"This Ain’t Your Grandad’s Blues" CD Review – Virgil & The Accelerators – "The Radium"

I’ve seen Virgil and The Accelerators 2 or 3 times now, and interviewed Virgil twice for the Blues Show. (The title of this piece is a quote from an interview I did with Virgil in March, talking about this album. You can hear that interview here.) The last time I saw them, just a few months ago at Hartlepool, they were right in the middle of recording this album. They previewed some of the songs from their recording sessions at that gig, and it was obvious to me that this was going to be an album which would make people sit up and take notice of this young trio – their new, self-penned songs were showing a maturity which, despite their youth, simply reflected the depth of their experience.


From the resonating introduction to “Working Man” to the delicate closing notes of the final, instrumental, “Silver Giver” this is an album which pushes hard at the rock end of the blues-rock spectrum, but which references the blues throughout; in its songwriting, its ensemble & individual playing and particularly in Virgil’s maturing voice – his roots add a pleasing accent to his deep tenor voice which is well suited to these songs.


As mentioned, “Working Man” opens the CD  – a very confident opener; the sound is very “big”, here and throughout the album, with brother Gabriel and Jack Timmis driving this track along. Virgil tells us he is just a working man “working to get free” after some heartbreak. The track is also our introduction to Virgil’s impressive guitar skills – building on all he has heard, all he has learned, his solos are in his own voice, combining melodic bluesy runs with split second rock solid riffing.


“Refuse to Believe” is an up tempo rocker, betraying some older rock influences, which wouldn’t sound out of place on one of the many rock video channels on satellite TV.


In under 3 minutes “Backstabber”, with its dropped tuning and even more solid riffs, paints a precise picture of the song’s subject, a “backstabbing bitch” with that “evil eye twitch”; and apparently “she steals money where she gets her honey”. Now, who hasn’t heard that tale in many blues songs?


With its blues-influenced guitar intro, the slower “88” tells us that Virgil is looking for a way to get back to “88”, away from his current situation – “I can’t go on much longer, living day by day”. This moody piece features 2 excellent solos from Virgil, as well as the rock solid rhythm section of Gabriel and Jack.






This whole album sounds as if it is just that – a coherent collection of songs captured at a specific place and time, reflecting the growing confidence of this band not only in their playing but in their songwriting. Manager Martin Lewis tells me: “They wrote this album with frightening ease, it just fell out of them”.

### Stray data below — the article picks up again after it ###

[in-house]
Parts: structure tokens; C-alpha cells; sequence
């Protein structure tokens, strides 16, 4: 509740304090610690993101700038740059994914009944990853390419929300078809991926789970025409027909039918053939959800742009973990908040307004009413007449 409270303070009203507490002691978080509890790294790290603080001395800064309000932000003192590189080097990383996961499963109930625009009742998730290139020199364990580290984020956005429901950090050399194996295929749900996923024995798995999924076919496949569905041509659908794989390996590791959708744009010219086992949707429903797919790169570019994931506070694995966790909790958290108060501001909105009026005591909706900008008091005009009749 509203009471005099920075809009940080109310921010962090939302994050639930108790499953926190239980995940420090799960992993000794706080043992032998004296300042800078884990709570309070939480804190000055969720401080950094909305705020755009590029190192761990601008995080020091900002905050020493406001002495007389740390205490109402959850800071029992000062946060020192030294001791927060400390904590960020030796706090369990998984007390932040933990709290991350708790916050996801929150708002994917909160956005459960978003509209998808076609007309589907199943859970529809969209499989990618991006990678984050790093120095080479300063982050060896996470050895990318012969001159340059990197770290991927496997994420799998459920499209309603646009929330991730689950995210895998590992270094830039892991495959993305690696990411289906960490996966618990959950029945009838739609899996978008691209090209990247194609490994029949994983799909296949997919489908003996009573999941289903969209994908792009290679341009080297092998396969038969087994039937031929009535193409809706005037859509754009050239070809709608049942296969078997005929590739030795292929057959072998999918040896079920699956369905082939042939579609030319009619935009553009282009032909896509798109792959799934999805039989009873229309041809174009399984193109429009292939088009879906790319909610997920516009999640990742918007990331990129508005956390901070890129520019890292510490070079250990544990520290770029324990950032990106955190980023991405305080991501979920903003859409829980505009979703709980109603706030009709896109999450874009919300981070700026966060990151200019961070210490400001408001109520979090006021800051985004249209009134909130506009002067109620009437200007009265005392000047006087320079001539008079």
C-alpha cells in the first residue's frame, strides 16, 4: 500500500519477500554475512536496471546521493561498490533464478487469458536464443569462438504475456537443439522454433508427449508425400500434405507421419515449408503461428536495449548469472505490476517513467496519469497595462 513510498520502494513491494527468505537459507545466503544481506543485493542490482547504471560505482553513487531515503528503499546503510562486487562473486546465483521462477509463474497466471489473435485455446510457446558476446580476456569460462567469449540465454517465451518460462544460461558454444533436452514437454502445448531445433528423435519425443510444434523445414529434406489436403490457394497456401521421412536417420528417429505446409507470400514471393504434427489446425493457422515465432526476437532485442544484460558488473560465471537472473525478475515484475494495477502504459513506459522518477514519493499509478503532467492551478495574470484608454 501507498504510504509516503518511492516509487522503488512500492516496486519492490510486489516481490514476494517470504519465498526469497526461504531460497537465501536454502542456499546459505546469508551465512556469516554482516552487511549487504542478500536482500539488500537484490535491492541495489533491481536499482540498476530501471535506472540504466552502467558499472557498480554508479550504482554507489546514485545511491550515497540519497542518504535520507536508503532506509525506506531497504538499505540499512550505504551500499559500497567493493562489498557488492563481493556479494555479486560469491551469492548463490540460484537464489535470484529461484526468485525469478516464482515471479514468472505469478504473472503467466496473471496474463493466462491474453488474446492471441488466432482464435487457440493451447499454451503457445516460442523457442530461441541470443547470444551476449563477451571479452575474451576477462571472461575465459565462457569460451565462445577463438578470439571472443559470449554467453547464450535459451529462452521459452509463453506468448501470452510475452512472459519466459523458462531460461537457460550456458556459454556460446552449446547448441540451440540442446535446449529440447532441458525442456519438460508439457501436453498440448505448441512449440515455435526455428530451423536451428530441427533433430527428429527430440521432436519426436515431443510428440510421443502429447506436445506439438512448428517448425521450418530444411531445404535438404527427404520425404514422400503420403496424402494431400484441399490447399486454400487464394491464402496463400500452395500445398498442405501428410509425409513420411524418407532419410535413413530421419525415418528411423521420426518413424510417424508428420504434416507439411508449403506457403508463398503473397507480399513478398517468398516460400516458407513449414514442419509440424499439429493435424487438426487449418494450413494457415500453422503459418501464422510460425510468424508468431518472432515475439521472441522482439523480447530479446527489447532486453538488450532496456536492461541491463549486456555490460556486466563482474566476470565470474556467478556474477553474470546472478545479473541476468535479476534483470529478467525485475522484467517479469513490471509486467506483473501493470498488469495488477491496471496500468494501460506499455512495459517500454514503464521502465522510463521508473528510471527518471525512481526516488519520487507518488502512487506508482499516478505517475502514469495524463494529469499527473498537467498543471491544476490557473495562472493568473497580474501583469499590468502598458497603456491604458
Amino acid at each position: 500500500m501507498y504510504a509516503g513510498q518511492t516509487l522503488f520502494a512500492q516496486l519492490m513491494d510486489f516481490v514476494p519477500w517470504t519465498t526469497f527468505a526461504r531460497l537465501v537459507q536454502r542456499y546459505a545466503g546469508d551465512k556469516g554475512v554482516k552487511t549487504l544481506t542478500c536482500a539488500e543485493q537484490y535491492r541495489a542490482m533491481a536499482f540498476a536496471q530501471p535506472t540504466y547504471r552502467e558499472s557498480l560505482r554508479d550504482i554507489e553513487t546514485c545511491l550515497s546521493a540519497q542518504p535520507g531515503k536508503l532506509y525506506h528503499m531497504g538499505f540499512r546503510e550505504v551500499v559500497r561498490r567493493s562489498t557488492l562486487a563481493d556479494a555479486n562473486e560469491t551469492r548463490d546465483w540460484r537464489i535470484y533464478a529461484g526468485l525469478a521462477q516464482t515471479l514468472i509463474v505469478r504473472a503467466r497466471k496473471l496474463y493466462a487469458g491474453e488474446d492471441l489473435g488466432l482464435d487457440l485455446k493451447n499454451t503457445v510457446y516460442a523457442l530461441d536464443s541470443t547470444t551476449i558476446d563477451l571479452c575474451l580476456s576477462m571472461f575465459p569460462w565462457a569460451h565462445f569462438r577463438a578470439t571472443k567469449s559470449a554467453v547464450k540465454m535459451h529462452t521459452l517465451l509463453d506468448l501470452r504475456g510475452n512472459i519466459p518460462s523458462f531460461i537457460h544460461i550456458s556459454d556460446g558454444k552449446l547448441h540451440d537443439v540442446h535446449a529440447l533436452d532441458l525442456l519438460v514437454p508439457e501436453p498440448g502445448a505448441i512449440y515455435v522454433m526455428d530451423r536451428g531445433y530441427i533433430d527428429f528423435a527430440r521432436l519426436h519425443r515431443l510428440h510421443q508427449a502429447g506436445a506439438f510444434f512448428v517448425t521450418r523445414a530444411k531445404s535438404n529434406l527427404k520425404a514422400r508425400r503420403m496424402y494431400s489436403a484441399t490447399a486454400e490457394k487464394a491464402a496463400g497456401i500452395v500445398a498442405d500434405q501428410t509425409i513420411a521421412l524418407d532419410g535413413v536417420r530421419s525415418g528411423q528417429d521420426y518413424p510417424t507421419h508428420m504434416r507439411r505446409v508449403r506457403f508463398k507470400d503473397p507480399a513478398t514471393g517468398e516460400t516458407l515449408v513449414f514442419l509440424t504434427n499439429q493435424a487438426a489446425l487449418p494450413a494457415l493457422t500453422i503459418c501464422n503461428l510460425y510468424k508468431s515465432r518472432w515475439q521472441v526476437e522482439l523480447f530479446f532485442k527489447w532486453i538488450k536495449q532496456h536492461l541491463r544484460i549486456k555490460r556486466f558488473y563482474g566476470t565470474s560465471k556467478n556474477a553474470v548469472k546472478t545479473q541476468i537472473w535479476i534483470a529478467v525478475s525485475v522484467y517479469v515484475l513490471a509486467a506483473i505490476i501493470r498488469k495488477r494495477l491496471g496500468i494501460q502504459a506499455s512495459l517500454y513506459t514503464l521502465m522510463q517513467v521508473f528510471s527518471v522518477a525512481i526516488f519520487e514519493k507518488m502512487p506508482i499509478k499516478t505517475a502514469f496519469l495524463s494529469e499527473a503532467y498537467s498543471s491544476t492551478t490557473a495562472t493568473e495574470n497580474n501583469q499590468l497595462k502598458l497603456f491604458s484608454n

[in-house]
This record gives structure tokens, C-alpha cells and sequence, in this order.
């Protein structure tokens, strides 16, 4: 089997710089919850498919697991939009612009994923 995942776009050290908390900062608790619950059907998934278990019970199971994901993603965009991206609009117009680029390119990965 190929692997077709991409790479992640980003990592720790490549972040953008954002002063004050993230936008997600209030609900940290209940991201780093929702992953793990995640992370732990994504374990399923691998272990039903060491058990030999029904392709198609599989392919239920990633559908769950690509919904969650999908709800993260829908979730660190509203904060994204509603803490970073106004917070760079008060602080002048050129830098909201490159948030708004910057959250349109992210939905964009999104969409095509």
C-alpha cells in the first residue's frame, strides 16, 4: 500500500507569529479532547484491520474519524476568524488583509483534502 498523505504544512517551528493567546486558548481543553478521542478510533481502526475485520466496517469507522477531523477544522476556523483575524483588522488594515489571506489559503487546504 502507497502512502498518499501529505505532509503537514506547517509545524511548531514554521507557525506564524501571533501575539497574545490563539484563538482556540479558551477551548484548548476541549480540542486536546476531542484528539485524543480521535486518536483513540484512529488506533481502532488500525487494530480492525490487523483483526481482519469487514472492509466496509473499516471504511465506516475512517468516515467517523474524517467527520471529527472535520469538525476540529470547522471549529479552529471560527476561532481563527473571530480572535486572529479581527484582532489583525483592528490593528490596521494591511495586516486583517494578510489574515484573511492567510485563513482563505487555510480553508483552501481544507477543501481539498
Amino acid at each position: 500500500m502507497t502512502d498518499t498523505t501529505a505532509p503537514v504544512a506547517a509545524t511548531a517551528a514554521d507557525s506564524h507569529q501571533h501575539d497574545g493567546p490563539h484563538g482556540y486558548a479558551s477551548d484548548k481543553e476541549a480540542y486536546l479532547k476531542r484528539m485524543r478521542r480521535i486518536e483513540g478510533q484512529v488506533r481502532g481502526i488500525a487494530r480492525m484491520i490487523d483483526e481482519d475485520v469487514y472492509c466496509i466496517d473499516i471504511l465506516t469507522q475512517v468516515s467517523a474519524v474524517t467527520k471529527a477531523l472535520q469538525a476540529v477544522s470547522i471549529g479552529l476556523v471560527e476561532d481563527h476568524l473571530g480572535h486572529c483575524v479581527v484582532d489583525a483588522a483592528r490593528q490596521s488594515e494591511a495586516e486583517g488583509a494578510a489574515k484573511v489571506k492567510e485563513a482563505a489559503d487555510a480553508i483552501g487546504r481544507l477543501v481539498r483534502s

Atmospheric instrumental interlude “The Storm” propels us into “Low Down and Dirty”; with Virgil telling us that is how he feels – “being made to believe ain’t nothing good enough for me”. There’s more of the tasty guitar work that I’ve now become accustomed to hearing, and cracking support from Gabriel and Jack.


Virgil tells us exactly what kind of girl he likes in “Bad Girl” – “she’s my type” with a “dirty reputation all over town”. There’s mention in this riffing rock song of Las Vegas – I know the band had a vacation there earlier this year. If this album gets the exposure it deserves, they’ll soon be going back to Vegas, and beyond, to play some serious gigs.


A slow rock ballad, “Fell To The Floor”, gives Virgil the chance to let us see that his voice is versatile enough to handle different song styles – his heartbreak here is palpable. The guitar solo in this song is, for me, one of the best on the album, starting with bluesy emotion and moving towards a wah wah workout before finishing with more melodic playing. 


“Cold Hearted Woman” tells me that Virgil is either a red-blooded young man, or just has a great imagination when it comes to writing stories of unrequited love and broken hearts. Maybe it is both! The solo here moves towards shredding territory which should see this whole album accepted by not only by open minded blues fans but also rock fans who have got their ears wide open.


Instrumental “Silver Giver” ends the album perfectly – after the previous 40 minutes of driving riffs, solos and heart rending stories, we are given the chance to relax, and to wonder not only at the sensitivity of Virgil’s playing on this gentle tune, accompanied by some tasty Hammond from bass player Jack Timmis; but also to wonder at what we have just heard – a very confident debut album which sounds huge, 11 original songs pushing the boundaries of blues rock, great playing from all 3 musicians, and an album which sounds like it was made by a 10 year veteran of the blues rock scene – not a debut album from a power trio whose combined age is still much less than mine!


I’ve listened to this album 5 times in the 24 hours since I’ve had it – and I’m off to listen to it again. I urge you to do the same when the album is released on Mystic Records on September 1st.


(I’ll be featuring this CD as Album Of The Week on the Blues Show on BishopFM.com 6-8pm UK time, July 24th.)

Advertisements

6 responses to “"This Ain’t Your Grandad’s Blues" CD Review – Virgil & The Accelerators – "The Radium"

  1. COMPLETELY agree! I got the album a few week ago and never had it off! Virgil and the guys = Legends in their own right! Keep rockin! :p

Leave a Reply

Fill in your details below or click an icon to log in:

WordPress.com Logo

You are commenting using your WordPress.com account. Log Out / Change )

Twitter picture

You are commenting using your Twitter account. Log Out / Change )

Facebook photo

You are commenting using your Facebook account. Log Out / Change )

Google+ photo

You are commenting using your Google+ account. Log Out / Change )

Connecting to %s